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Jannie Kamara: Manifesting Mindset

<p>Kamara (pictured right) became the first female black student body president at Miami this spring, how has she adjusted to the pandemic?</p>

Kamara (pictured right) became the first female black student body president at Miami this spring, how has she adjusted to the pandemic?

Jannie Kamara has been working toward turning her dreams into realities since the minute she stepped on campus. 

Kamara, a junior studying diversity and leadership and black world studies, is fully committed to pursuing her newly-elected role as Student Body President and working alongside her executive board and cabinet in the fall.

“[It’s] one of the things I’ve been working on since my freshman year,” Kamara said. “I made sure my path at Miami would make me sure that I would get this position.”

Kamara’s initial interest with student council and leadership began in high school, but she couldn’t pursue it until college. During her high school career, she moved around a lot with her family for her parents’ jobs and to explore different parts of the U.S.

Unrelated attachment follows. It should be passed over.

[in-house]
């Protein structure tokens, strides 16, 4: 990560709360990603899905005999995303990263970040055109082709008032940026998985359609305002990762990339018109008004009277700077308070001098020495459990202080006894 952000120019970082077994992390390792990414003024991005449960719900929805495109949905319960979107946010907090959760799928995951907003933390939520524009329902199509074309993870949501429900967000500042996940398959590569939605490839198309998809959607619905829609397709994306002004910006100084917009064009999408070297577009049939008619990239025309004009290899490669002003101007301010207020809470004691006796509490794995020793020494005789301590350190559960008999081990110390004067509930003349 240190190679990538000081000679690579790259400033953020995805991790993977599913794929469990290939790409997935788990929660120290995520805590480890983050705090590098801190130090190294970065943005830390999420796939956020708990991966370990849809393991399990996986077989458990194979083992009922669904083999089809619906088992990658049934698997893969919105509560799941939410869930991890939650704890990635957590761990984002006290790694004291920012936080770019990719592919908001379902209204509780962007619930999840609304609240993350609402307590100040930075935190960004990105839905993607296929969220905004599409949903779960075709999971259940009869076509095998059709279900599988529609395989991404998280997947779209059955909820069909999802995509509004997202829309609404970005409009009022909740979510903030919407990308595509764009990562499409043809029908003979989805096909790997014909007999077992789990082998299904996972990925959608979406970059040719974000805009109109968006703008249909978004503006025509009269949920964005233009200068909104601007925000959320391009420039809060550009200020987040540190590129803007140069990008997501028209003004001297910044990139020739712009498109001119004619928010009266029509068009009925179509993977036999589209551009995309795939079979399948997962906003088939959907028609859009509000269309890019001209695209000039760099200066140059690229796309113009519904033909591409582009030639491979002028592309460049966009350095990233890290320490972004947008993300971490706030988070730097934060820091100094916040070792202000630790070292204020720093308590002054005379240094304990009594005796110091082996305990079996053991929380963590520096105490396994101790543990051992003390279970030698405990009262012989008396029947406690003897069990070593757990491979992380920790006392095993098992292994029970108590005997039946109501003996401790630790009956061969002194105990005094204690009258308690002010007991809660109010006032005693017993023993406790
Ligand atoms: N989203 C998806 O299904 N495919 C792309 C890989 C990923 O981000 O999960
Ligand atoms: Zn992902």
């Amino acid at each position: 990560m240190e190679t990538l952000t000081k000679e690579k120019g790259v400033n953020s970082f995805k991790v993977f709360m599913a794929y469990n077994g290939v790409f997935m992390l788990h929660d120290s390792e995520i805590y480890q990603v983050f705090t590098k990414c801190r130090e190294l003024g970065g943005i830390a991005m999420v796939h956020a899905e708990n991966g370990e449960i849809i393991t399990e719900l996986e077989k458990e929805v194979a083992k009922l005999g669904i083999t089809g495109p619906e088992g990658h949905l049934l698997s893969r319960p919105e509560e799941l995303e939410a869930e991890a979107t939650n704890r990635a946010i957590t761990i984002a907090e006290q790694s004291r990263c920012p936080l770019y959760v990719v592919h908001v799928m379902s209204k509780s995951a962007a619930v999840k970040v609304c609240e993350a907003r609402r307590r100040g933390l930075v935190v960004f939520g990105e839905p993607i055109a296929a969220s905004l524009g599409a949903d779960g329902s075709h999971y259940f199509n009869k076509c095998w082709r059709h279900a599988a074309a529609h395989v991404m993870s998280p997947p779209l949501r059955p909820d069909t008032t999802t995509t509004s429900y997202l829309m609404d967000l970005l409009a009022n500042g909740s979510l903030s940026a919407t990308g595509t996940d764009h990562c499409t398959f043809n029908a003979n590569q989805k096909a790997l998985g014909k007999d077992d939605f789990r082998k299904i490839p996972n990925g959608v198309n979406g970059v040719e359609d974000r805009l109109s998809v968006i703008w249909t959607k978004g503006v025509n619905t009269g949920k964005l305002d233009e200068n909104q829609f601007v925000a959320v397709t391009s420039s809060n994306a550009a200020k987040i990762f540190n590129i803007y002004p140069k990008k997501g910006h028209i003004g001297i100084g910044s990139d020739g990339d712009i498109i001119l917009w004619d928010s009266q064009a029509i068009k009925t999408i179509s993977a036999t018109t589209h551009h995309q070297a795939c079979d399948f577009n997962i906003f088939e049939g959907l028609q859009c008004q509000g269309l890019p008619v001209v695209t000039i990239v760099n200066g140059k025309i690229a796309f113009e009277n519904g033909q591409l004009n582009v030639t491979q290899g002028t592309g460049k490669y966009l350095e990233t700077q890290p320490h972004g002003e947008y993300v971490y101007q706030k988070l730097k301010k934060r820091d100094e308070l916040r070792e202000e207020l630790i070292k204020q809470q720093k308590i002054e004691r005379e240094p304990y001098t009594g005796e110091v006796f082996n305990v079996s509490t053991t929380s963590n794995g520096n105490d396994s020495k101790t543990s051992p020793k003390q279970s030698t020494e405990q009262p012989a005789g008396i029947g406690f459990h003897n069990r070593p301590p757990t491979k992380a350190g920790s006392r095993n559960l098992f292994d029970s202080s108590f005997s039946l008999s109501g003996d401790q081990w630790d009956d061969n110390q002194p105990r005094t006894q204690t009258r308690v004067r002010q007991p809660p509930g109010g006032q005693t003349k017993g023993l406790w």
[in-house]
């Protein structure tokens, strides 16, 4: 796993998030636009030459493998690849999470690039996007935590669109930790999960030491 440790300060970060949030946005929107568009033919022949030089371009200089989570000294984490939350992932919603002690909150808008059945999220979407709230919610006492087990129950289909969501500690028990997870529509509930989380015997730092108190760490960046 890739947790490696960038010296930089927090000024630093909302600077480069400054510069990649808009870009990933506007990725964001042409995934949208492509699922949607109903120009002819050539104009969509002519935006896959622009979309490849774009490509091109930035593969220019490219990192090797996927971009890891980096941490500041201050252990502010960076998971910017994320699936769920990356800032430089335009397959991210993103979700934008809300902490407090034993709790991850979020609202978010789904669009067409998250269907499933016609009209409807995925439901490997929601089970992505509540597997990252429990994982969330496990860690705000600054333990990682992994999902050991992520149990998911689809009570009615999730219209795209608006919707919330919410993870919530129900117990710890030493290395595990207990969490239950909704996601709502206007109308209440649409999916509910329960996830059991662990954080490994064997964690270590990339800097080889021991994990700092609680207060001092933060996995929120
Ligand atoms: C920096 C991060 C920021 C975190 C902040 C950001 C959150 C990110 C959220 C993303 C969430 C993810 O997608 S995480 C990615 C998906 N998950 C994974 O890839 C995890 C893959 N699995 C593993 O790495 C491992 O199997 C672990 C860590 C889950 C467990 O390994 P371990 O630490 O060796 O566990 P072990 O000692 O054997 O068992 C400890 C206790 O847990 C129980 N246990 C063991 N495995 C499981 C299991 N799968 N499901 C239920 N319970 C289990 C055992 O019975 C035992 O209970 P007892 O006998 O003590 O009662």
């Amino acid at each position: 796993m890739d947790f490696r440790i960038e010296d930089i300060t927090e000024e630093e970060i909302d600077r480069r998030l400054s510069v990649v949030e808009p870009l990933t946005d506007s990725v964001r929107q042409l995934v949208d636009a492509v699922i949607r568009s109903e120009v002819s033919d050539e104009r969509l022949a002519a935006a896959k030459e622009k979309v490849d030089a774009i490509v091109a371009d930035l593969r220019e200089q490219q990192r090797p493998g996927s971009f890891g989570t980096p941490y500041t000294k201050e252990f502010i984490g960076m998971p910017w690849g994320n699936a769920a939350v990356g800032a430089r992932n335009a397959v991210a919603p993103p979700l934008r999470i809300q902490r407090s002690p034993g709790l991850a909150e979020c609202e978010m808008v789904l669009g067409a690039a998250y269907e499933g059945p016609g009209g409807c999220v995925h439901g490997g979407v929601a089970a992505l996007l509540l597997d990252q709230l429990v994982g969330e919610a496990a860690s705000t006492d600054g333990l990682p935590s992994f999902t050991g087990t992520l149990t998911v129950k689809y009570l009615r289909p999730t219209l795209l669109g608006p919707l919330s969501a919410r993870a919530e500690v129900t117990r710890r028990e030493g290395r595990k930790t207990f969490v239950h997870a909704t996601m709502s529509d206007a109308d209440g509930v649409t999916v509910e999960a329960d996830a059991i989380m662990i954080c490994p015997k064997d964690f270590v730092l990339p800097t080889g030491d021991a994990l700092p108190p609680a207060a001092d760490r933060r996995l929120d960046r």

Once she started her first year at Miami University, Kamara joined the Associated Student Government (ASG) as a member of the senate team. This initial exposure gave Kamara the opportunity to explore her goals in the long run.

“[I] got to see the passion in so many eyes and got to be mentored by so many great students,” Kamara said. 

With the help of her colleagues at ASG and the Western Studies Department, she was able to create her own major called diversity and leadership which helped her with her career path.

In the long run, this decision helped her understand a variety of leadership and communication styles in order to be effective in her role as Student Body President.

“ASG was one of my first families,” Kamara said. 

Being active in ASG for two years made an impact on her Miami experience and helped her navigate her interests. 

But, after careful consideration, Kamara decided to take a step back from ASG during the beginning of her junior year to fully explore the different communities Miami has to offer.

She focused more on other campus involvements such as the Diversity Affairs Council (DAC) as the president of the organization and the Miami University TrebleMakers since her initial involvement sophomore year.